The poem’s inspiration extends to the present day, with authors such as Stephen King ( the Dark Tower series) influenced by it. The lunar store of lost things could be compared to Hogwarts’ Room of Requirement in JK Rowling’s Harry Potter series, which contains anything and everything that a wizard might need at any given time. And hippogriffs – the mythical half-horse, half-griffin which feature in Orlando Furioso – also appear in Harry Potter as a popular mode of transportation.
Dr Jane Pettegree, Director of Teaching in the Department of Music at the University of St Andrews, who teaches about the influence of Ariosto on English stage drama in the 1590s, said: “Ariosto’s great work was the Renaissance equivalent of the epic/fantasy DVD box set: it brims over with subplots and fascinating characters. For 500 years, Orlando and his friends have run amok in books, on stage, in music and in visual art… You find him in all sorts of familiar places, if you know where to look.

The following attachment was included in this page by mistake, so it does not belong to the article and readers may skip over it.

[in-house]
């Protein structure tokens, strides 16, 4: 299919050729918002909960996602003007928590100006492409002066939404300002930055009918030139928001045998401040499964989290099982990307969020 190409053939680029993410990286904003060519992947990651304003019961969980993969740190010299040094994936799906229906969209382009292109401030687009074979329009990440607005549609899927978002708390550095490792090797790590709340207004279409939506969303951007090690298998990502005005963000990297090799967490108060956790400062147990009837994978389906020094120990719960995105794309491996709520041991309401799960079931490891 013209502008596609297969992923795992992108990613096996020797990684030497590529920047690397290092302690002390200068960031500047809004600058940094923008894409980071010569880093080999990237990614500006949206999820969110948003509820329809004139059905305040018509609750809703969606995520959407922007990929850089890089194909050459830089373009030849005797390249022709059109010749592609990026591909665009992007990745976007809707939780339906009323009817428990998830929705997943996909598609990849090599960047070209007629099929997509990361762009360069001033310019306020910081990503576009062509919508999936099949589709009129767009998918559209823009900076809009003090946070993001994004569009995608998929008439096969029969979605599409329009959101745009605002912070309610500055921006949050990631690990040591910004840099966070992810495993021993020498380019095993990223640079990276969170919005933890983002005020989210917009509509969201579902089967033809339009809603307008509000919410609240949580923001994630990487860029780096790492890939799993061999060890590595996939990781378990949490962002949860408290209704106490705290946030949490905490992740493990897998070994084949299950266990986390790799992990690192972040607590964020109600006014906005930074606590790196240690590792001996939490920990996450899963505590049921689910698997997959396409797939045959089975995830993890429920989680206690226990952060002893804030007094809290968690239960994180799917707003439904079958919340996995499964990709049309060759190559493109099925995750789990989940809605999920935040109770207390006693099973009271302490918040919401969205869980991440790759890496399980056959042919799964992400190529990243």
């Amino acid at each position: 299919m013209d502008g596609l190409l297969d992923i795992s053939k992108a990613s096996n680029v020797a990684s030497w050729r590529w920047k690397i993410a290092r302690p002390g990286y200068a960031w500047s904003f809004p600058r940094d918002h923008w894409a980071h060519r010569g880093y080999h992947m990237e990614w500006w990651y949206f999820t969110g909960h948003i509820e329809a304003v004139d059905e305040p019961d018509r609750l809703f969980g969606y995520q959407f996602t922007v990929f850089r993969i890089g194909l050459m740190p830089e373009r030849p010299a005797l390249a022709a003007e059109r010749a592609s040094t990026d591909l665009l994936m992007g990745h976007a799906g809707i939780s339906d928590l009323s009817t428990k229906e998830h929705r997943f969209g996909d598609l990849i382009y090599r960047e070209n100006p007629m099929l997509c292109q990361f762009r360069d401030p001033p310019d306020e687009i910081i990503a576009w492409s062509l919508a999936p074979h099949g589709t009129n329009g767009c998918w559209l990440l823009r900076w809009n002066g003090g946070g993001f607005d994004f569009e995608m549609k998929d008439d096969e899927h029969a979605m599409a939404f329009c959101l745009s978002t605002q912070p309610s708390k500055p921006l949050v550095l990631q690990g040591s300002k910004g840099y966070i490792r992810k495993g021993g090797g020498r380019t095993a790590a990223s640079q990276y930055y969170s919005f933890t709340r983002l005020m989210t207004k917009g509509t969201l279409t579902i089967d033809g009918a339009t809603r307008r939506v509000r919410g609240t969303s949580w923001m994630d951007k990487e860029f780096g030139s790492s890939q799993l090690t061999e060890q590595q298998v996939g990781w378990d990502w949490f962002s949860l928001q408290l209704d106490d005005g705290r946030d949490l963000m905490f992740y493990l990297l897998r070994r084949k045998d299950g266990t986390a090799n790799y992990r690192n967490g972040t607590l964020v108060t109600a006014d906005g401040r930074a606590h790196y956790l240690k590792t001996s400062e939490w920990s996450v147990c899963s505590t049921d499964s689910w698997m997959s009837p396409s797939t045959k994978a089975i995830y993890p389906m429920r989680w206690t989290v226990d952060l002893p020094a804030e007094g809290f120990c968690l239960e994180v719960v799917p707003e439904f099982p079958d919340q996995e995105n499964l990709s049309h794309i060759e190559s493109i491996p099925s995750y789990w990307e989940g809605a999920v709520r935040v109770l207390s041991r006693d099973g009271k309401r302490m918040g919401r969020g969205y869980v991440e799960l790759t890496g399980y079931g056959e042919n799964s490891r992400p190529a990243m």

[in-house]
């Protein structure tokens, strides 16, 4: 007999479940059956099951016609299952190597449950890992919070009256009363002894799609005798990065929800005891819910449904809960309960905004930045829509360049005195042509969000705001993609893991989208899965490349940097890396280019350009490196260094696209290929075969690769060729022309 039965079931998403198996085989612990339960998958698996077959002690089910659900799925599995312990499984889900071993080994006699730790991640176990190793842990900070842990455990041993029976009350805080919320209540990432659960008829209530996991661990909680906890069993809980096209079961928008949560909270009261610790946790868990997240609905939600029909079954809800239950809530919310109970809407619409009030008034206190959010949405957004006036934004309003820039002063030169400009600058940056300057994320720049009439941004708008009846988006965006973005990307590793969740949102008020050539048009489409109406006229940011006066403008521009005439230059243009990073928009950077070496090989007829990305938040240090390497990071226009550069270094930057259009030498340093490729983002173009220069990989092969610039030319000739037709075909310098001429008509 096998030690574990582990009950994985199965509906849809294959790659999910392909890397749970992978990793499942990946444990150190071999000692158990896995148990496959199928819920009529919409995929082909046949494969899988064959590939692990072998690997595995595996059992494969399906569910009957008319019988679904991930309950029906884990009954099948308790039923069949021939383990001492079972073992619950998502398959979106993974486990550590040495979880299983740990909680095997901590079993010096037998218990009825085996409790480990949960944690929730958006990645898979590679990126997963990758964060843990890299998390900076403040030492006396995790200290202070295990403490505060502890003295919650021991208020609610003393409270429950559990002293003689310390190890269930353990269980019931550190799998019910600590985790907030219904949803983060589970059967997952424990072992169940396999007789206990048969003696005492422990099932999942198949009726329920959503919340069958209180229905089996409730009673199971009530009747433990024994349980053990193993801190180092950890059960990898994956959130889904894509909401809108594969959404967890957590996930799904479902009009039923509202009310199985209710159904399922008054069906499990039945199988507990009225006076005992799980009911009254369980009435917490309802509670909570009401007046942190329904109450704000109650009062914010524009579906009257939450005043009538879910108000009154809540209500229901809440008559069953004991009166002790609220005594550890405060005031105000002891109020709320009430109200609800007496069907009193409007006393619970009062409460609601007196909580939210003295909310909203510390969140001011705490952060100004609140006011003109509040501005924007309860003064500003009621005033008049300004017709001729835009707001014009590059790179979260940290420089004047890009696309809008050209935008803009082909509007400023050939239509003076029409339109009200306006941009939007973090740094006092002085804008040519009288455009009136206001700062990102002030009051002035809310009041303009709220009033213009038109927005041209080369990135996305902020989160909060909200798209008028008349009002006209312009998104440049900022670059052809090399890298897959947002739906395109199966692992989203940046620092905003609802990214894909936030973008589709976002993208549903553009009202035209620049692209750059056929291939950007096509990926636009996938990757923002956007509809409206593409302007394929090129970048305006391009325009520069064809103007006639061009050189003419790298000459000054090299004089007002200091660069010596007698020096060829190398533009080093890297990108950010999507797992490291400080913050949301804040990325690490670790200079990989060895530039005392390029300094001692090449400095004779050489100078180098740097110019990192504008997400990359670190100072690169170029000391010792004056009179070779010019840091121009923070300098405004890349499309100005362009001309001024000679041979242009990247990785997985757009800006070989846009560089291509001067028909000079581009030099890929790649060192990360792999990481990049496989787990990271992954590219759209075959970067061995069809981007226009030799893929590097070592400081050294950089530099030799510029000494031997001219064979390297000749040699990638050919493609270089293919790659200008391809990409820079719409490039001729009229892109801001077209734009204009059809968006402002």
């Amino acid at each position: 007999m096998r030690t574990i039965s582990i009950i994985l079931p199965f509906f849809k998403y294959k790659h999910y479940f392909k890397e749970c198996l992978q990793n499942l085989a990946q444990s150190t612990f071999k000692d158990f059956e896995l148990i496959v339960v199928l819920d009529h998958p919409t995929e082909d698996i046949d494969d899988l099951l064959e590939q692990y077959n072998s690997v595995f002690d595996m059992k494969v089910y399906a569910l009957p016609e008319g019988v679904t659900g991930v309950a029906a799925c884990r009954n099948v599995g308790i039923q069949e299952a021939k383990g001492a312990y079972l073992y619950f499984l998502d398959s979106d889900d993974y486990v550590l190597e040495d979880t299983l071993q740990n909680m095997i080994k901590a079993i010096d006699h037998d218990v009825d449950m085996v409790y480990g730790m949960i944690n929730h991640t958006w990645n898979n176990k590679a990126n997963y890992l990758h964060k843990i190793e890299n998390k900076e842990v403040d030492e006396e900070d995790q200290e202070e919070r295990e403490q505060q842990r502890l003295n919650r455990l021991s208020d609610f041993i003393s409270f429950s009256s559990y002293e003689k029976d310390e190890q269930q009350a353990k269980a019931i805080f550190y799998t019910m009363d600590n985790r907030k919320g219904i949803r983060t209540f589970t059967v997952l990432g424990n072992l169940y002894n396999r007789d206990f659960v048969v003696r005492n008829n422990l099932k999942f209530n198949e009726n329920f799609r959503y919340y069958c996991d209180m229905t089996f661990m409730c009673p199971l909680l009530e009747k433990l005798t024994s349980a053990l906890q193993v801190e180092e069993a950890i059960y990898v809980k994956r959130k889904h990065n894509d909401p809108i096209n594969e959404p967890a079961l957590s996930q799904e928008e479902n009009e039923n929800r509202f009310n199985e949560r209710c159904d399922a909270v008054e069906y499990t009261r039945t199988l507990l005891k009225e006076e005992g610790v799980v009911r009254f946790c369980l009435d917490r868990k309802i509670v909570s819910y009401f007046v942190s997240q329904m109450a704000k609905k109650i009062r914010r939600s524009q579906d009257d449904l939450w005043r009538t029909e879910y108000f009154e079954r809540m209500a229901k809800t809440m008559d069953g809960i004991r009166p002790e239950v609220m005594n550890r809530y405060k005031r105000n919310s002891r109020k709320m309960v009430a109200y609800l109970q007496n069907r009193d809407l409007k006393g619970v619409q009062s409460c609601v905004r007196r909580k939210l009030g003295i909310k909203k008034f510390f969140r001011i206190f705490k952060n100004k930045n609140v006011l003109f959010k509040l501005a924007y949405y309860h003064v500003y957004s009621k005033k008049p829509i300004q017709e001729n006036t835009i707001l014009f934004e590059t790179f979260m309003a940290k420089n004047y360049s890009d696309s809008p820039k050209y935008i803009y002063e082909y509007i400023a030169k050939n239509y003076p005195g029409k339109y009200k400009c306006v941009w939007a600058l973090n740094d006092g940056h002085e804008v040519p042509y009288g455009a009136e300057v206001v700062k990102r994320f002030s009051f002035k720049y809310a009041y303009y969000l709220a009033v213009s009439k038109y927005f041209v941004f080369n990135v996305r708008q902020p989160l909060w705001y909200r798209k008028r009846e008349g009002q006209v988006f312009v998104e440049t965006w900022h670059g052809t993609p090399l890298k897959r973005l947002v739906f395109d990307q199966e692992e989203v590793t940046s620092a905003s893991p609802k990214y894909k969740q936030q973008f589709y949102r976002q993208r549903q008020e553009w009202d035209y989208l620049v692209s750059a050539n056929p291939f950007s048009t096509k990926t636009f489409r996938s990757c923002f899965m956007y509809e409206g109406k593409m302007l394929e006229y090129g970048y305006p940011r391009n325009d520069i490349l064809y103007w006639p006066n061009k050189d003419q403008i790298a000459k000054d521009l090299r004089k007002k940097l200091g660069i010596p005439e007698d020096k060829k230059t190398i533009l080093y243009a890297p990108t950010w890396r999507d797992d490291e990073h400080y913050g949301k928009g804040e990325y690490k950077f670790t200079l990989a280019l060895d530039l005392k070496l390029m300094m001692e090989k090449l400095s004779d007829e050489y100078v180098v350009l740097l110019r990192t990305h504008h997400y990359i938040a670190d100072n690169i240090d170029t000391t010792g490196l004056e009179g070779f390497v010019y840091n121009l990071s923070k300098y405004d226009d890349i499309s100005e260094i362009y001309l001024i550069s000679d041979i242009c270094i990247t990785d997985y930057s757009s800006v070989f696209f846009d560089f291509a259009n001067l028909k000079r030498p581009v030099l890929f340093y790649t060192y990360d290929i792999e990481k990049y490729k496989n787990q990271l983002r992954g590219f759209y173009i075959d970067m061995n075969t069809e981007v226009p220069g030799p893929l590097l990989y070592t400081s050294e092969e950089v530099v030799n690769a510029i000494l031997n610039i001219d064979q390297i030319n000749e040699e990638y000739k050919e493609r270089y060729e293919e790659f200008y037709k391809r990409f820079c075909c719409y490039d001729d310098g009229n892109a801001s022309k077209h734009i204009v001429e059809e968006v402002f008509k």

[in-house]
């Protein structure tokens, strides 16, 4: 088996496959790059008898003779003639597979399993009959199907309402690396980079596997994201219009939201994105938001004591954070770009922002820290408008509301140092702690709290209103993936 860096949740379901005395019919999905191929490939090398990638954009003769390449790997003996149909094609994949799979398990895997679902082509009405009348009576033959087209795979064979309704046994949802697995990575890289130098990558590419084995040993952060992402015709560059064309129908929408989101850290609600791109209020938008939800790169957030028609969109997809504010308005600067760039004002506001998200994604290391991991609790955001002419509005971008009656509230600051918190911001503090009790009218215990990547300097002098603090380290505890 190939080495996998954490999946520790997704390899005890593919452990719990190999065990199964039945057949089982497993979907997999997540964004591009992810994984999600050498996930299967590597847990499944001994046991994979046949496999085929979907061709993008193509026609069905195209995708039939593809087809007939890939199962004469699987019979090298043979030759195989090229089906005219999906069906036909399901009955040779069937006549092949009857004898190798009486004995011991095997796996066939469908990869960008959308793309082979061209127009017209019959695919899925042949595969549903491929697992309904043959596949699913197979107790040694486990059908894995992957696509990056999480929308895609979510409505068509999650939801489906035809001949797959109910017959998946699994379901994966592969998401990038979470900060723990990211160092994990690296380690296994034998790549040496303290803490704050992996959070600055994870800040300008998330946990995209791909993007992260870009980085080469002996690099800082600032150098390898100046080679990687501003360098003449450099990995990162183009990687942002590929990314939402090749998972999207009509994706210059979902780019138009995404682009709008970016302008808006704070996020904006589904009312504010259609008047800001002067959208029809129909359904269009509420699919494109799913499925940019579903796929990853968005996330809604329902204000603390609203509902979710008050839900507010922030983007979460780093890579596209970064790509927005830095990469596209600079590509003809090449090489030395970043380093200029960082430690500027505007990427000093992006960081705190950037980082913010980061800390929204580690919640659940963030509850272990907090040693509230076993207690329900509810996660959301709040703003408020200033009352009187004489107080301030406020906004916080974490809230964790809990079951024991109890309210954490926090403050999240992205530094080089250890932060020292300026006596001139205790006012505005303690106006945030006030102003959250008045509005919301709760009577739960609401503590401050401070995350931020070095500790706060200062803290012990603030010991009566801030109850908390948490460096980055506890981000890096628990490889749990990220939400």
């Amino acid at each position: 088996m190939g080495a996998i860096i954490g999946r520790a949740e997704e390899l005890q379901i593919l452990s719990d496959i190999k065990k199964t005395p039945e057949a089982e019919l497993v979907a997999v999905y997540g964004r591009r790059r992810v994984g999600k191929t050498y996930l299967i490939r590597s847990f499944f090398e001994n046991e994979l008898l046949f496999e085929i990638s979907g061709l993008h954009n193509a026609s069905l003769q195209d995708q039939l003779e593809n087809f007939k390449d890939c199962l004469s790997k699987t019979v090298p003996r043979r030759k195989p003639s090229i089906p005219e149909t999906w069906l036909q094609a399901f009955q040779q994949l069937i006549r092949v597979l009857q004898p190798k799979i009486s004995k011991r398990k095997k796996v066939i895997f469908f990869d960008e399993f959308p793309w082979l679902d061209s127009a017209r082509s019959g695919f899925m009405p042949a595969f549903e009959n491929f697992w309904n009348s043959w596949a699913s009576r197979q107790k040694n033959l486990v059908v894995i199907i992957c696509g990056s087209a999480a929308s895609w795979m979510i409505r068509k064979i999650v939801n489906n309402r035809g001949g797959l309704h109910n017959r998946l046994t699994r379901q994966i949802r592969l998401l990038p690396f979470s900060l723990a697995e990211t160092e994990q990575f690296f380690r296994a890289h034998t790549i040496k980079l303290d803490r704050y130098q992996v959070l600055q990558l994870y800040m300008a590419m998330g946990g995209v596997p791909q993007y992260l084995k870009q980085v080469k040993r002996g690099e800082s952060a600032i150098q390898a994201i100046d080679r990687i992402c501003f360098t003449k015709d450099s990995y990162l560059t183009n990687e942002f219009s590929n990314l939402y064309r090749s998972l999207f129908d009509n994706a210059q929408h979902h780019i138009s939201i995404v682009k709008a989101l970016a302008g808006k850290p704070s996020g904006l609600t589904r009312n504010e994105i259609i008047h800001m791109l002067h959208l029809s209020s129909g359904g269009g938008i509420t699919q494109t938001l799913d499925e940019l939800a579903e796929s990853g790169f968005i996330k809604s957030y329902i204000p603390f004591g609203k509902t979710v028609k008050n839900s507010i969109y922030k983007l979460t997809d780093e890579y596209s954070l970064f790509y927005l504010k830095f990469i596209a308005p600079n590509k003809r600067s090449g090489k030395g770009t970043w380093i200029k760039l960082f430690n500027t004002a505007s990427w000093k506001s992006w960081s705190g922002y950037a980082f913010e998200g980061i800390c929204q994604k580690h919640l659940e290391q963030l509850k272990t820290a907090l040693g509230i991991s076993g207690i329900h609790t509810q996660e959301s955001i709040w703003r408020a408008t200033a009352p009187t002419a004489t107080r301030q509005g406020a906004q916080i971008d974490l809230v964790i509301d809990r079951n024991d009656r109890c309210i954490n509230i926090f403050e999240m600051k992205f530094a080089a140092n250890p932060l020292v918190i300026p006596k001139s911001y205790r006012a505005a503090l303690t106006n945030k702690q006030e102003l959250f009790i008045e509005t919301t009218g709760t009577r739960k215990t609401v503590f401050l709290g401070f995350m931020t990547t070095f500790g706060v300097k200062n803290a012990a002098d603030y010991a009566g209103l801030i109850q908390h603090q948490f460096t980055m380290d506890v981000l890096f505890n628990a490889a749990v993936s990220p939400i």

“We hope the events planned will help people to recognise some of the most popular stories and characters, and although we haven’t yet sourced live hippogriffs, we have at least found an image of them flying in the sky over St Andrews Cathedral.”
Dr Claudia Rossignoli, Lecturer in Italian at the University of St Andrews and one of the organisers of the anniversary celebrations, said: “Orlando Furioso experiments wildly with tradition, stretching the chivalric world to its very limits, undoing its heroes, demolishing their beliefs, mocking their shortcomings.